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Diet Explained By Heiko Bleher

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Saw this posted on another forum and thought it was a pretty interesting read. This is a much debated subject so this (along with a few other studies) may help to give us hobbyist a definitive answer to the question.

http://www.practicalfishkeeping.co.uk/content.php?sid=2927&utm_source=PFK_newsletter&utm_medium=email&utm_campaign=June_16_2010&utm_term=Definitive_guide_to_Discus:_part_two&utm_content=html

"I have examined hundreds of specimens during many years and stomach and gut contents among wild Discus indicate an order of precedence: detritus, then plant material (flowers, fruits, seeds, leaves), algae and micro-algae, aquatic invertebrates and terrestrial and arboreal arthropods.

The Amazon has adapted to nature for fishes during millennia of evolution. Plants of the tropical rainforest have little water and cannot flourish during the dry season so cannot waste energy. The same happens to most freshwater fishes.

During the dry period, with a much reduced water level and hardly any food source — except for predators — many fish starve or feed on the little available, usually detritus.

Discus and many other fishes eat what they can get, but have to be constantly aware of carnivorous predators.

During the six to nine months of floods, almost all trees and bushes, flower and have fruits and seeds — which is the main nutrition of roughly 75% of all Amazonian fishes.

The adults, and babies which grow to adults in that period, can then fill their stomachs and guts.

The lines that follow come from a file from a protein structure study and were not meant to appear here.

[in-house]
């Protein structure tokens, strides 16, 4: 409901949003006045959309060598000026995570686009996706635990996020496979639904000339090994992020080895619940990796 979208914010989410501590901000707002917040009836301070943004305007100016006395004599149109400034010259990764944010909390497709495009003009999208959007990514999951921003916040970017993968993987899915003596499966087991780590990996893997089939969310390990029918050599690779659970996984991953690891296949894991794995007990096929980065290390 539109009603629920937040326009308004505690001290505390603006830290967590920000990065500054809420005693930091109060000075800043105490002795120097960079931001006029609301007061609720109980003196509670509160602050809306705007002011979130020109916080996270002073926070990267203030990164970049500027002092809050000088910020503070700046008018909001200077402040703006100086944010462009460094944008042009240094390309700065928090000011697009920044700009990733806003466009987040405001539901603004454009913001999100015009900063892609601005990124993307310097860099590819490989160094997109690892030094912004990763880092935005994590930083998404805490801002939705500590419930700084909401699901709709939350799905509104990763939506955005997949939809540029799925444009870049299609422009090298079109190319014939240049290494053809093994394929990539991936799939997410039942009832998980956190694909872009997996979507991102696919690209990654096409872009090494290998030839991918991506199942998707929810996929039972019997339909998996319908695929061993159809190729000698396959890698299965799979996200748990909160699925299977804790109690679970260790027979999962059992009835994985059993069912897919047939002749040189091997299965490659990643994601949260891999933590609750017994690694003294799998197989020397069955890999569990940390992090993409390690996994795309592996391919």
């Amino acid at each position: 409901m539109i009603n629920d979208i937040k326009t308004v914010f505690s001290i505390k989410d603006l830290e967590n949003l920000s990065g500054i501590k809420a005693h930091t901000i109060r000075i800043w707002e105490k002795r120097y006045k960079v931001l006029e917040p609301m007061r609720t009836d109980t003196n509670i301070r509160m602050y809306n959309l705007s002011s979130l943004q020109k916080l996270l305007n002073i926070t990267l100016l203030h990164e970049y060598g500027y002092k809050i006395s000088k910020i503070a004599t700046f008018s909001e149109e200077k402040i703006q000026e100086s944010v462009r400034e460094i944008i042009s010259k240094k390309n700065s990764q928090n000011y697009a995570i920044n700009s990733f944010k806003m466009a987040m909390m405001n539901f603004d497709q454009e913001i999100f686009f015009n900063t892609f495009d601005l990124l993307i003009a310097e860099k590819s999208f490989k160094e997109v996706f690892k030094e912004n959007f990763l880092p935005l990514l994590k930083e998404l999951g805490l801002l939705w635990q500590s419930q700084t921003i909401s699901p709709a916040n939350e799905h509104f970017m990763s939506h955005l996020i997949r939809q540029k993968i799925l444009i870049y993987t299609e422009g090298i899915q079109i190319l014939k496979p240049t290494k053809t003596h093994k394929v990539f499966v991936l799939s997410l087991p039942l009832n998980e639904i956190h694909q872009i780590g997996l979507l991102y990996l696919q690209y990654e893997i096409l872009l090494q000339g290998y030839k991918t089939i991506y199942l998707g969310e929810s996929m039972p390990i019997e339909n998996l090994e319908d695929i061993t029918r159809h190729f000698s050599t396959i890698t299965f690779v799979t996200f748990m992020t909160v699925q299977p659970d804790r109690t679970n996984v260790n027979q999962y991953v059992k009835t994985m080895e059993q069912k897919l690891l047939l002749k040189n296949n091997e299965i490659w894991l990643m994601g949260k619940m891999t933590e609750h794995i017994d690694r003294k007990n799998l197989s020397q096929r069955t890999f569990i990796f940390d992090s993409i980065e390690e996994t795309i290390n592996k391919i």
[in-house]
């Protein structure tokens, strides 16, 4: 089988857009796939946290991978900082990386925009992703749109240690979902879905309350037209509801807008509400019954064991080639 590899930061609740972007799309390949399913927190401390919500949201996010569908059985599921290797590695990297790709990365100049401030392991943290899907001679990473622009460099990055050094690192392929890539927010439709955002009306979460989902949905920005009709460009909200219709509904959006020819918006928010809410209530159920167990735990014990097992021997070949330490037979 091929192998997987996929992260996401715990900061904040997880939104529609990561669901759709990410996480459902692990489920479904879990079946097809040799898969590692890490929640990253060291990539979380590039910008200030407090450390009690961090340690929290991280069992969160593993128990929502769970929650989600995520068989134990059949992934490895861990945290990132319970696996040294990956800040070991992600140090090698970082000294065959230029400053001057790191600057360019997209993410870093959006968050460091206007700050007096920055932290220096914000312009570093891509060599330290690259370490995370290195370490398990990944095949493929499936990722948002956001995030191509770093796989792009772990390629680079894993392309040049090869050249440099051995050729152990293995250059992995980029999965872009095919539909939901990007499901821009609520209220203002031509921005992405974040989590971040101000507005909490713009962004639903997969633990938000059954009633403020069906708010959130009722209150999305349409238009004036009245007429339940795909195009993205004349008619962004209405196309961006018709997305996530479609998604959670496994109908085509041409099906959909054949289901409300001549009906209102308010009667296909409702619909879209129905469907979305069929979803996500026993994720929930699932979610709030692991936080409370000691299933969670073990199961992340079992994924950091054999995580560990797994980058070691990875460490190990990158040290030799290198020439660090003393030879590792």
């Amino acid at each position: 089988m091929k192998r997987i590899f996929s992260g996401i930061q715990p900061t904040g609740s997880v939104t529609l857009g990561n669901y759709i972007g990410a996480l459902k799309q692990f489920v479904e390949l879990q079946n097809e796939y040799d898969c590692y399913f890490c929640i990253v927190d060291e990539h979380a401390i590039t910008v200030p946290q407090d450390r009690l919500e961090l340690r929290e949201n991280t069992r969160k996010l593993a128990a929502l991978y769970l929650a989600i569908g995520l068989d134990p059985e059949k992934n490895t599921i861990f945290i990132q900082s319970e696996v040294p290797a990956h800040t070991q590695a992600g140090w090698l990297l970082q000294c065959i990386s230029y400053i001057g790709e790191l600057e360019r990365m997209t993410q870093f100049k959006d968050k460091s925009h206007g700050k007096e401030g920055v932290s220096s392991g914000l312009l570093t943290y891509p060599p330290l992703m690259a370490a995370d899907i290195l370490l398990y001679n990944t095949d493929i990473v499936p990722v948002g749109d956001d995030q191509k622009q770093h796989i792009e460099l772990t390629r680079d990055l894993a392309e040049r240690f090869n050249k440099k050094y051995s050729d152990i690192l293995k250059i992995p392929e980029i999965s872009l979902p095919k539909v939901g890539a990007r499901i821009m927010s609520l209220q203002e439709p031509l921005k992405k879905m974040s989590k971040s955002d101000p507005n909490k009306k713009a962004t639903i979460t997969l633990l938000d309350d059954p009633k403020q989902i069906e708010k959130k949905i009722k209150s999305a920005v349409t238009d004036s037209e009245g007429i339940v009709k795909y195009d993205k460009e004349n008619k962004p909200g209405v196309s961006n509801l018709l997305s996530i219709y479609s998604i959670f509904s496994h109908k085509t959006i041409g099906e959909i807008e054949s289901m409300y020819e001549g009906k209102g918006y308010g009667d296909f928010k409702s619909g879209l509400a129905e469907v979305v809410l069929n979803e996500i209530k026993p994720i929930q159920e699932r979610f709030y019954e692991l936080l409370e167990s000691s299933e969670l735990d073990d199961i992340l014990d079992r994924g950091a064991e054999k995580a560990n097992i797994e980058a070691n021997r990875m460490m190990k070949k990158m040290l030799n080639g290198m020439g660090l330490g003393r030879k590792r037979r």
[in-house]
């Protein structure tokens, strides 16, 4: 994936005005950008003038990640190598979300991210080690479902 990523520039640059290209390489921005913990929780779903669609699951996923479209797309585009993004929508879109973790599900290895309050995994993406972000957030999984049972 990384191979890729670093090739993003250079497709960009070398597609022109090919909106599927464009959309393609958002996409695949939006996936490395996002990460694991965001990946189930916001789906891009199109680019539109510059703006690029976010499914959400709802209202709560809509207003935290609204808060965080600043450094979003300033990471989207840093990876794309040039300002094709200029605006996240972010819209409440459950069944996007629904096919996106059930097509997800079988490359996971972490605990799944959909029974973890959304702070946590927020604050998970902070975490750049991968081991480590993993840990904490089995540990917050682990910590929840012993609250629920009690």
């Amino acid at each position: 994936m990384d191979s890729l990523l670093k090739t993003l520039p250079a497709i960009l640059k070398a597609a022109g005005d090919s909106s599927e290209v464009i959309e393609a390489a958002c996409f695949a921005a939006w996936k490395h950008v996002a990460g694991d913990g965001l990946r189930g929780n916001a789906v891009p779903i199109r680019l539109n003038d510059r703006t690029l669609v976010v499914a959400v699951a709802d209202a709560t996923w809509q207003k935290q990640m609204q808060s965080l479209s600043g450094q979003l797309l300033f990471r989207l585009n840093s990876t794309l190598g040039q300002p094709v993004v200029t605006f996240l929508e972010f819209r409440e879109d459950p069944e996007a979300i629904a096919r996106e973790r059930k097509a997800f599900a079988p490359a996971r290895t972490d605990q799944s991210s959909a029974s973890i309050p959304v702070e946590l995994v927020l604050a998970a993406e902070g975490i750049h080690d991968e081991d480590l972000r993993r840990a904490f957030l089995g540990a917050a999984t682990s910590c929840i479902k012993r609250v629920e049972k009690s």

The carnivorous predators starve as they cannot find their prey in the huge water masses.

How much nutrition?
I have found the following percentage of nutrition in each one of the three species:

* Symphysodon discus during low water: 55% detritus; 15% plant material; 12% algae and micro-algae; 10% aquatic invertebrates; 8% terrestrial and arboreal arthropods. During high water: 28% detritus; 52% plant material; 5% algae and micro-algae; 3% aquatic invertebrates; 12% terrestrial and arboreal arthropods.
* Symphysodon aequifasciatus low water: 52% detritus; 18% plant material; 15% algae and micro-algae; 13% aquatic invertebrates; 2% terrestrial and arboreal arthropods. High water: 8% detritus; 62% plant material; 8% algae and micro-algae; 5% aquatic invertebrates; 17% terrestrial and arboreal arthropods.
* Symphysodon haraldi low water: 39% detritus; 9% plant material; 25% algae and micro-algae; 22% aquatic invertebrates; 5% terrestrial and arboreal arthropods. High water: 6% detritus; 44% Plant material; 12% algae and micro-algae; 16% aquatic invertebrates; 22% terrestrial and arboreal arthropods."
 

meguro

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the large percentage of plant material (when its available to them) is interesting, in comparison to standard diets that most ppl feed. but if there were a heap of "terrestrial and arboreal arthropods/aquatic invertebrates" readily available to them as well as the plant material, which one would they prefer (assume the arthropods/invertebrates dont try to avoid being eaten)?